Bundesliga Coach Dieter Hecking used to take to the pitch for Hannover, now he's their coach. Right now, he's recovering from the drubbing at the hands of Bayern last Sunday.
The most annoying thing was that the referee sent me up into the stands. As a coach you don't have much effect during the game anyway, but it's better if you are on the sidelines.
Would it really have mattered against Bayern anyway? From the stands it didn't look pretty. After the 1-0 from Toni, Hanover were obviously struggling, and let another two goals in.
Was it a lack of self confidence from your players?
Yeah, but that shouldn't mean the game is over. But you could just sense from Bayern's body language and their presence on the pitch that they weren't prepared to give us the win. You realise that as an outsider observing the game. Once they got ahead 1-nil, then they showed that they weren't going to surrender that lead. The players are pushing themselves to the limit - that is definitely the case in Hanover. Obviously, its improved in the last one and a half years, things are on their way up. But we've gone 4 matches without a win now, and Hanover always has to be wary of that. But, as a whole, we are definitely playing at a higher standard now. +++
How would you describe the standard of Bundesliga football? Is it better or worse than people say? I mean, teams like Wolfsburg are winning against Schalke...
Yeah okay but that's the attraction of the Bundesliga. I think that in the other leagues it would be very rare that the second or third placed team loses to the tenth placed team at home. It would only happen rarely. But that makes the German league attractive. In the other leagues you really only watch the top games - Arsenal versus Chelsea, Liverpool against Man U. I mean a game between Birmingham and Arsenal is not that amazing. It's like watching Cottbus play Leverkusen.
Or like Cottbus versus Hanover, where Hecking's team lost 5-1.
The week before Hanover scored 4 goals to beat Bremen. The season has been up and down for the team and its coach.
What are the greatest fears that a coach has?
I'm not really afraid of anything. When you do this job you have to accept the nature of the work. You don't really have any time off - but you don't want to either because you want to have success on a weekly basis. If I was to be fearful of things then I just couldn't deal with the stress of the job.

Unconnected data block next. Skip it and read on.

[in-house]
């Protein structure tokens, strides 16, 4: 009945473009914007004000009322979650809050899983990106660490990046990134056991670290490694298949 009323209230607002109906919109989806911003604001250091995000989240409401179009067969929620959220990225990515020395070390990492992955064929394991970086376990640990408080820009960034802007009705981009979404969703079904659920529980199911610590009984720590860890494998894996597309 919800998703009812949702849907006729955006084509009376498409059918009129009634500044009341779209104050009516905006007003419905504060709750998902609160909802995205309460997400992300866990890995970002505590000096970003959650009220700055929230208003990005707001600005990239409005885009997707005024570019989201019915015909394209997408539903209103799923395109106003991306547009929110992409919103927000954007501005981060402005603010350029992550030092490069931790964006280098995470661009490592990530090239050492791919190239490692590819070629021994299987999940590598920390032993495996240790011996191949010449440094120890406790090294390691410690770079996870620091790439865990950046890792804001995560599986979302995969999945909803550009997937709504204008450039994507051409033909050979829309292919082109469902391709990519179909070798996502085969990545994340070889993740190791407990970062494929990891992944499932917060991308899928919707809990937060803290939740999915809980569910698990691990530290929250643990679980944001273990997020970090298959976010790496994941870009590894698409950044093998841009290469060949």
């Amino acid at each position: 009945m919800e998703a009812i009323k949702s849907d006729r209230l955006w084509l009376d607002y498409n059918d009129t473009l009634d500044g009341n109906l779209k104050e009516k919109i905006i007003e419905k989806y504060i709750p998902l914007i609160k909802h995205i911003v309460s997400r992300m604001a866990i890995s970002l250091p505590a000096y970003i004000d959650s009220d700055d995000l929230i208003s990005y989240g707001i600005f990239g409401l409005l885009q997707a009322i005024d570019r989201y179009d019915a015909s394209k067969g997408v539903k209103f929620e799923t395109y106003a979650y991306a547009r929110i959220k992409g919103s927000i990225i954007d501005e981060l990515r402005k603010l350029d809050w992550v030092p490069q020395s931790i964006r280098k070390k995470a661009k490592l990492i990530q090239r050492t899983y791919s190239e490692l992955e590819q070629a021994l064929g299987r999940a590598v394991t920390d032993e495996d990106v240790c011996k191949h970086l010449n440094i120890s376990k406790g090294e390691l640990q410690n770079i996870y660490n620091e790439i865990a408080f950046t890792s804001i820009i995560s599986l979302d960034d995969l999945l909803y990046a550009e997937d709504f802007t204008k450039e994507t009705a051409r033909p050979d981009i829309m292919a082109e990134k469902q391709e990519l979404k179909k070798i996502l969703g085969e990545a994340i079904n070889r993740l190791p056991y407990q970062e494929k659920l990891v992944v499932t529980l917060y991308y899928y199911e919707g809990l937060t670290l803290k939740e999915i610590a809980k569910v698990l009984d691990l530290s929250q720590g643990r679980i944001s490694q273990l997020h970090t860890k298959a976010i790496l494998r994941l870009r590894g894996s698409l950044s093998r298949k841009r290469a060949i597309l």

How would you describe yourself on the sideline on a scale of 1 to 10: 1 would be peaceful, 10 would be an absolute firebrand.
I'd say six.
What do you mean by six?
Six means that I am sometimes highly emotional, sometimes less so. That comes from my high level of involvement. I always try to remain composed though. However, emotion on the sidelines is just as important as on the pitch.
Mmmh, a six. 11 would have probably been closer to the mark.
We first got to know Hecking from his success at Aachen. In Autumn 2006 he transferred to Hanover.
Would it be fair to say that your career path - starting at the bottom and working your way up the ranks - has been helpful for your development?
Everyone has had their own way of getting to where we are now. One has played at the highest level himself and then jumps in to a coaching role. Others have experience as the assistant coach somewhere. I had to go via the small clubs. I had the time to test that it was the right thing for me. Until now it has been quite successful. Certainly, even I hope that one day I will coach a top team. That's my next goal. It doesn't have to be tomorrow but it has to be my goal at some stage. Then I will approach the job just like I have done in Hannover, Lübeck or Aachen.
Now to something different: You are actually a qualified policeman. How much does that training influence your work as coach?
Yeah people always play with the policeman cliché. Really the effect on my coaching approach is minimal. In my time with the police I learned discipline, an ability to live according to the rules - but that's pretty much the only things I've retained from that time.
After da Silva from Cottbus fouled one of your players you called for him to be banned for life from playing football. Is that because of your time as a policeman.?
No, its not that. It can happen once and it happens to all of us. When a movement of the arm is considered to be an attack then that can be hard on a player. But in this case with da Silva I you get the feeling that he deliberately did it again. I'm no champion of justice, but I have to denounce that sort of behaviour. We have to set a good example. That's the reason why I am angry when I get sent from the sidelines by the referee. For that reason I've got no sympathy for da Silva in this situation, the 8 week ban is absolutely justified.
Still a bit of a policeman then, at heart. But there is a softer side: despite his success at Aachen, Hecking's move to Hanover was family motivated.
Its no secret that I am a bit of a family man, my family IS important for me. My children are aged between six and twenty-two. I have two boys - they are massive football fans of course. But with our family, they all know what I do and what the job is like, and so it is never a big issue at home. Sure, with the game against Bayern, we would have talked about it a bit differently had Hanover won. But just because we lost 3-nil doesn't mean the kids will say "hey you could have done that better, or that was rubbish". That's important for us: what happens at work, stays at work.